Photography by Danny Fulgencio.

When Gail Cronauer was young, her doctor told her taking ballet lessons would help with her flat feet. She took the advice and began dancing, which introduced her to performing. In high school, she got into musicals, which launched her into the world of theater.

In college, Cronauer acted in a play called Viet Rock, an anti-Vietnam War production staged while the war was ongoing. The production was unique because in it, actors made physical contact with the audience.

“That was my sense of what theater could do, that theater could touch people and change their lives,” Cronauer says. “So it was natural for me to want to continue doing that kind of work.”

She spent her career working on live performances and films alike. After she taught at SMU for six years, she starred in Eric Overmyer’s On the Verge twice, once at Stage Number One and once at Stage West in Fort Worth. She also acted in a highly acclaimed independent film, The Vast of Night, which was released in 2019. More recently, she’s acted in film shorts, and she’s still auditioning for more.

Cronauer retired from full-time teaching at Collin College last year, and she now teaches at MediaTech Institute. Other parts of her day are dedicated to Women in Film Dallas. It’s a group that offers networking, educational opportunities, scholarships and recognition for females in the film industry.

Our neighbor had been an on-again-off-again member of the organization for years, as she balanced raising a family, teaching and supporting a husband who had health issues. When the group’s former president asked if she’d consider running for a leadership position, she agreed and is now the vice president. Among her responsibilities is assisting Tiffany Vollmer, the organization’s president.

“I’m the Kamala Harris,” Cronauer says. “Where do I need to go? You can’t attend that meeting tonight? I’ll go. I’ll be there.”

Vollmer and Cronauer also co-host a monthly podcast, “We’re Just Say’n’,” where they interview fellow members of the organization.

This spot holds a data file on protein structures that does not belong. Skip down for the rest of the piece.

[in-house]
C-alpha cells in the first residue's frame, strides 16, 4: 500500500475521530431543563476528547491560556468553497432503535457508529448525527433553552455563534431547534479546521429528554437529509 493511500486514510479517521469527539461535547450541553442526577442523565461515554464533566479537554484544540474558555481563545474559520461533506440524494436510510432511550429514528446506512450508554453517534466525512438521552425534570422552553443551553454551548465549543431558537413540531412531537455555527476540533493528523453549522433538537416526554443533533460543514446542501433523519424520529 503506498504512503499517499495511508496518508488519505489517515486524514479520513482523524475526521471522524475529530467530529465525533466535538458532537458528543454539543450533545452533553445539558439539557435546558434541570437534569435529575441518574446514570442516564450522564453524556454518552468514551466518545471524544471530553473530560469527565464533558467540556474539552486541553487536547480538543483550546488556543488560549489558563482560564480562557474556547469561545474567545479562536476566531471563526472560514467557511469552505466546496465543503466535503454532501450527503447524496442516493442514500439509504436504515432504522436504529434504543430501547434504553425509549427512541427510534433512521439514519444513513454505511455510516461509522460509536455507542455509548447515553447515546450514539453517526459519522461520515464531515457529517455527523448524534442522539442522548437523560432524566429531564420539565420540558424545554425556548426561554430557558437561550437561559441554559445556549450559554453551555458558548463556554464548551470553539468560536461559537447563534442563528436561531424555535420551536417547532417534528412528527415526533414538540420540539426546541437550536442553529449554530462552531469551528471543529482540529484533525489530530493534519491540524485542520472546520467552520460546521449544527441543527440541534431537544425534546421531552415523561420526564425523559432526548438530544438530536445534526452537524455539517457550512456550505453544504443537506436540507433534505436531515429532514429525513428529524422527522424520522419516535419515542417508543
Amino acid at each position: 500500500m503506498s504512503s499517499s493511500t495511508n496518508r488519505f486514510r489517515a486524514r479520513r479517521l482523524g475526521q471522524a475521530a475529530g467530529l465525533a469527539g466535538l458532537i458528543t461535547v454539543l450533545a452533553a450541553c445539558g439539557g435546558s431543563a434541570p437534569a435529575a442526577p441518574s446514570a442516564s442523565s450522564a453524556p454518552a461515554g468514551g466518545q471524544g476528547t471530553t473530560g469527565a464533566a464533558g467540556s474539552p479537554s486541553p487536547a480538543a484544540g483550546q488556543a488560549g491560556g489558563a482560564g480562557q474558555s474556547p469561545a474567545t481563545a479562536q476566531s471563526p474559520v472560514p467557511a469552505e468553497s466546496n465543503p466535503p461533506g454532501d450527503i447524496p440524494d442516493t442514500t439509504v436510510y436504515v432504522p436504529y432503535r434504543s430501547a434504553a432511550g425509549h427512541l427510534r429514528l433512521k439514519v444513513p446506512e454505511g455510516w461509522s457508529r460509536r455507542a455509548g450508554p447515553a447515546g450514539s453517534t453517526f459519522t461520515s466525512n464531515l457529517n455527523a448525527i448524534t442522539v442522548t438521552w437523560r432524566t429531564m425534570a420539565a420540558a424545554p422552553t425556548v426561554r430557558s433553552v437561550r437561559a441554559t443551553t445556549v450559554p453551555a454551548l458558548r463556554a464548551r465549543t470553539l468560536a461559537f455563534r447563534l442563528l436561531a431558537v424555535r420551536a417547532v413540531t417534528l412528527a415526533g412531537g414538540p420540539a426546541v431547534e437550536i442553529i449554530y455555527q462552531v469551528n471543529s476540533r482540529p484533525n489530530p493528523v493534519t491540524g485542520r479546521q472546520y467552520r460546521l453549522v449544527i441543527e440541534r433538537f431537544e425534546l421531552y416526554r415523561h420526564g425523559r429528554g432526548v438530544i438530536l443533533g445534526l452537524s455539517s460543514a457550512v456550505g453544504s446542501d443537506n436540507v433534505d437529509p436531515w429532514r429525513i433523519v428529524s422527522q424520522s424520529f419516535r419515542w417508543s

Many of WIF Dallas’ programs are targeted at supporting and encouraging members. The Social WIFs of Dallas, one of the subcommittees, hosts a movie of the month meeting at women-owned restaurants. There’s also a group that meets at Halcyon every Wednesday to brainstorm and peer review projects. Members’ birthdays are celebrated monthly.

WIF Dallas’ major event is the Topaz Film Festival, which will be Oct. 18-24. The organizers are hoping to hold it in person, and anyone is welcome to attend. Awards will be given to women who are helping and improving the industry.

“That festival is important because a couple of other festivals have kind of gone away,” Cronauer says. “So the Topaz festival becomes the festival in the DFW area that focuses on women and women’s works.”

Over the years, Cronauer has taken on a multitude of roles. She was a time-traveling woman, an acrobat during the last stage of her life and an old woman who befriends a man camping on her property. As the vice president of WIF Dallas, her latest part has been to meet and network with other WIF chapters across the country.

“That whole thing about ‘if you can see it, you can be it,’” Cronauer says. “If you don’t know that somebody’s doing it, it can be really hard to imagine yourself doing it.”


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